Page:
Kolache Klatch at Yeast Nashville

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Yeast Nashville

The Eastern European pastry known as kolaches are a staple of the Texas breakfast scene, but they have made their way to East Nashville, Tennessee, thanks to the owners of Yeast Nashville.

The small neighborhood bakery makes the Czech version of kolaches, which are similar to danishes with a foundation of sweet, yeast-based dough filled with fruit or cheese. Yeast Nashville also bakes nontraditional “Tex-Czech” kolaches, stuffing the sweet dough with savory ingredients, such as sausage and jalapeños.

While its kolaches have been flying off the shelves, Yeast Nashville also serves other delicious baked goods, including “Texas-sized” cinnamon rolls and homemade pot pies. Specials are posted daily on their website and Facebook page, and they don’t mind if you call ahead because they do run out from time to time.

Yeast Nashville is located at 805 Woodland St. in East Nashville. For more information and hours of operation, visit yeastnashville.com or call (615) 678-4592.

Find a recipe for Yeast Nashville’s apple kolache below:

Apple Kolache Recipe

Basic Kolache Dough

  • 2 packages active dry yeast (½ ounce)
  • ½ cup warm water (103-110 degrees Fahrenheit)
  • ½ cup plus 1 teaspoon sugar
  • 1 ½ sticks butter, at room temperature
  • 1 teaspoon salt
  • 4 egg yolks
  • ½ cup milk
  • 5 cups sifted all-purpose flour

Apple Filling

  • 1 ½ cups peeled apples, finely chopped
  • 2-3 tablespoons brown sugar (or to taste)
  • 1 tablespoon all-purpose flour
  • 2 teaspoons lemon juice
  • pinch of salt
  1. Combine yeast, warm water, and 1 teaspoon sugar in a large measuring cup.
  2. Cream butter, remaining sugar, salt and egg yolks with an electric mixer until light and fluffy. Then add yeast mixture, milk, and 3 cups flour. Using a dough hook, knead at medium speed for five minutes, occasionally scraping the bowl.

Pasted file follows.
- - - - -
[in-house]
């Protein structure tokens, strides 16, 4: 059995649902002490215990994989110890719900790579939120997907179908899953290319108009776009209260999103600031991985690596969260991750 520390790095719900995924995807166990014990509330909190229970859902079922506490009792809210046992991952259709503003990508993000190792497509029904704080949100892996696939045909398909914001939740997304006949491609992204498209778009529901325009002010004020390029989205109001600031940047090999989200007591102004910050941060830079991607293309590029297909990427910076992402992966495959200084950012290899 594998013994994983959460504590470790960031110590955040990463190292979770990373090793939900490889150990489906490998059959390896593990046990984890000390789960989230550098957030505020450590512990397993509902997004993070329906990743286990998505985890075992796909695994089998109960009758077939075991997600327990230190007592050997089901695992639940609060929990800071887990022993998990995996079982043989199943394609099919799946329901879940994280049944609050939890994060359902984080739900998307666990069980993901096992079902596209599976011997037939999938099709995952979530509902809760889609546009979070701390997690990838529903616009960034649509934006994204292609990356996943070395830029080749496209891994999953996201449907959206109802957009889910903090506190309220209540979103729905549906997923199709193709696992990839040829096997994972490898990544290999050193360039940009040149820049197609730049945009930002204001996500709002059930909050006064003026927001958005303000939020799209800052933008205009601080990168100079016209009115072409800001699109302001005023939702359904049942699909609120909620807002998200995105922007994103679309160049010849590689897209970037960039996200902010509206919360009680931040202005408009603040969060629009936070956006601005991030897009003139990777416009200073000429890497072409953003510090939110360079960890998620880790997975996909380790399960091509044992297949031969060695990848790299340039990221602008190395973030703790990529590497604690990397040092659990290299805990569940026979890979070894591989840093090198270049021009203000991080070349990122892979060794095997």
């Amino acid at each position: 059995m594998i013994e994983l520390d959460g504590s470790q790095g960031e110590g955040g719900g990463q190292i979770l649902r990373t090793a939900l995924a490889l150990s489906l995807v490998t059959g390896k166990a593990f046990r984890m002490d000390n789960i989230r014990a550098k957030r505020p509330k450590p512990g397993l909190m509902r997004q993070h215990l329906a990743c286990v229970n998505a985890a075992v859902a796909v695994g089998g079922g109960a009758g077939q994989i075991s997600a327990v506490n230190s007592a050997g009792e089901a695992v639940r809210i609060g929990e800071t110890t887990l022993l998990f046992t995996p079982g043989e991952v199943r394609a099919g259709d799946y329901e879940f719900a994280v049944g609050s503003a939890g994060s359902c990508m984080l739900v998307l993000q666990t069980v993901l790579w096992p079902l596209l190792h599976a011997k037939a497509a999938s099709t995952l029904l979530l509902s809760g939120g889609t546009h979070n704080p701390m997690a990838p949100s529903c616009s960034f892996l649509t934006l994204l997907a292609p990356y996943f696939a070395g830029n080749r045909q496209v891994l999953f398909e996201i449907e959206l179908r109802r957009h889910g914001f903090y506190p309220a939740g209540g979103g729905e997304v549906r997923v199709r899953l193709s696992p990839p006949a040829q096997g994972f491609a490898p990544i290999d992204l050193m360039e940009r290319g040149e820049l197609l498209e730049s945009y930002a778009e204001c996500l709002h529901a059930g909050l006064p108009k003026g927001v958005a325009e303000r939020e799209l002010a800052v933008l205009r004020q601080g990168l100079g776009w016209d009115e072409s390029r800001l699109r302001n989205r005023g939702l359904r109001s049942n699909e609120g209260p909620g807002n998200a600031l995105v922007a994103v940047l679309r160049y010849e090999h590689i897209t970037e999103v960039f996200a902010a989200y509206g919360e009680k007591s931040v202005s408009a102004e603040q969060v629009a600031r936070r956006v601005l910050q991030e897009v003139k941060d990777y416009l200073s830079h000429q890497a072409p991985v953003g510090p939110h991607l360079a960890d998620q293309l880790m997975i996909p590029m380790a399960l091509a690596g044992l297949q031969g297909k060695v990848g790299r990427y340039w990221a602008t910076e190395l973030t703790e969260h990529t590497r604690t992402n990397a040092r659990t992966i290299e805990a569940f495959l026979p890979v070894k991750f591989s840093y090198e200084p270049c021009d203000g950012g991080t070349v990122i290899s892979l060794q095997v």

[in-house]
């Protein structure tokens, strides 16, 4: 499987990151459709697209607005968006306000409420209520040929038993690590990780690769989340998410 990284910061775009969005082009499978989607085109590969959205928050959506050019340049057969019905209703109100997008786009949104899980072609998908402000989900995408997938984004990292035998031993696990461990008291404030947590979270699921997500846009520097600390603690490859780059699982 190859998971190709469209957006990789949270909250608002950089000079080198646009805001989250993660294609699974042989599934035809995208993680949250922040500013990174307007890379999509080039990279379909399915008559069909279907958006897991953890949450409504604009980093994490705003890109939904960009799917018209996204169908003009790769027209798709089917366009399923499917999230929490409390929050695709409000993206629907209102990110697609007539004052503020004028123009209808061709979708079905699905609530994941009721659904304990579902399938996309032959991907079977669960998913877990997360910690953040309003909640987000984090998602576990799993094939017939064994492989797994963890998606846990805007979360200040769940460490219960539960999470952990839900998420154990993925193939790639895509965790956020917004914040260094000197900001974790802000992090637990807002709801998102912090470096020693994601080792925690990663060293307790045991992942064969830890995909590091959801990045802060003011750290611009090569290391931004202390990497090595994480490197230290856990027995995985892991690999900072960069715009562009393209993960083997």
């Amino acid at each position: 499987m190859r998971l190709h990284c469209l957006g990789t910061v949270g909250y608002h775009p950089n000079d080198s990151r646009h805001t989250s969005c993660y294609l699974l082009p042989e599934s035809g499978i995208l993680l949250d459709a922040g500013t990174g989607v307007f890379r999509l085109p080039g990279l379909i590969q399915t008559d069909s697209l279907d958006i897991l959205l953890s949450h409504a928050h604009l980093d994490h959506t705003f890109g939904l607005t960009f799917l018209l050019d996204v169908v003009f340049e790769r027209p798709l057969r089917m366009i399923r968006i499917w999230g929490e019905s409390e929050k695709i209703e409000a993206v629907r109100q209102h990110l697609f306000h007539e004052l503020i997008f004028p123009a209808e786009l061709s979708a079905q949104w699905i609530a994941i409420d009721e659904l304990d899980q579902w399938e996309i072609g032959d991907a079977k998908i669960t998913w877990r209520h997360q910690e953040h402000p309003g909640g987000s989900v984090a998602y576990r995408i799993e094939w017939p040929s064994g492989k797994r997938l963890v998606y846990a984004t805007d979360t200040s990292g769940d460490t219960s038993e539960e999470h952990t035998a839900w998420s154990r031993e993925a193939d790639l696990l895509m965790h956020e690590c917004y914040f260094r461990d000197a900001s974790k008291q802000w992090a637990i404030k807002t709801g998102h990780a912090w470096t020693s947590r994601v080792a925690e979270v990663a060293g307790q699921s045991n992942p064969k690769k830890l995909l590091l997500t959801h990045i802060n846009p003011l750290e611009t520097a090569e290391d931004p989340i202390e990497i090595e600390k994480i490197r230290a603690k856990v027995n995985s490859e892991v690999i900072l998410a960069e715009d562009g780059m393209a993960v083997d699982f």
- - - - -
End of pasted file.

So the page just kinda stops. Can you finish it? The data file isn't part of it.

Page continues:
3. Begin adding the remaining flour to the mixture, a little bit at a time, until the dough no longer sticks to the sides of the bowl. You may not use all of the flour, or you may use a little bit more. The key is that the dough does not stick.
  4. Move the dough to a lightly greased bowl, turning it to grease all sides. Cover and let rise in a warm area until it has doubled in size, 1 to 1 ½ hours.
  5. Turn dough out onto a lightly floured work area. Using a ⅓-cup measure, scoop out and shape roughly 15 to 18 dough balls of equal size (2 ½ to3 ounces each). Cover and let rest 10 to 15 minutes.
  6. After the second rise, place dough balls on a greased baking sheet, spacing them roughly two inches apart. Press each dough ball with the bottom of a glass to make a ½-inch-deep indentation. (If you don’t want to use a glass, you can form the center with your fingers starting in the middle and working outward.)
  7. For the filling, Combine all ingredients except lemon juice in a saucepan. Cook on medium heat, stirring constantly until thickened. Remove from heat, add lemon juice. Let cool completely before spooning into kolaches
  8. Scoop 1 to 2 tablespoons of filling into each divot. Cover and let rest in a warm place for 30 to 40 minutes, or until doubled in size again.
  9. Preheat oven to 350 degrees. Bake kolaches for 15 to 18 minutes until edges are golden brown.

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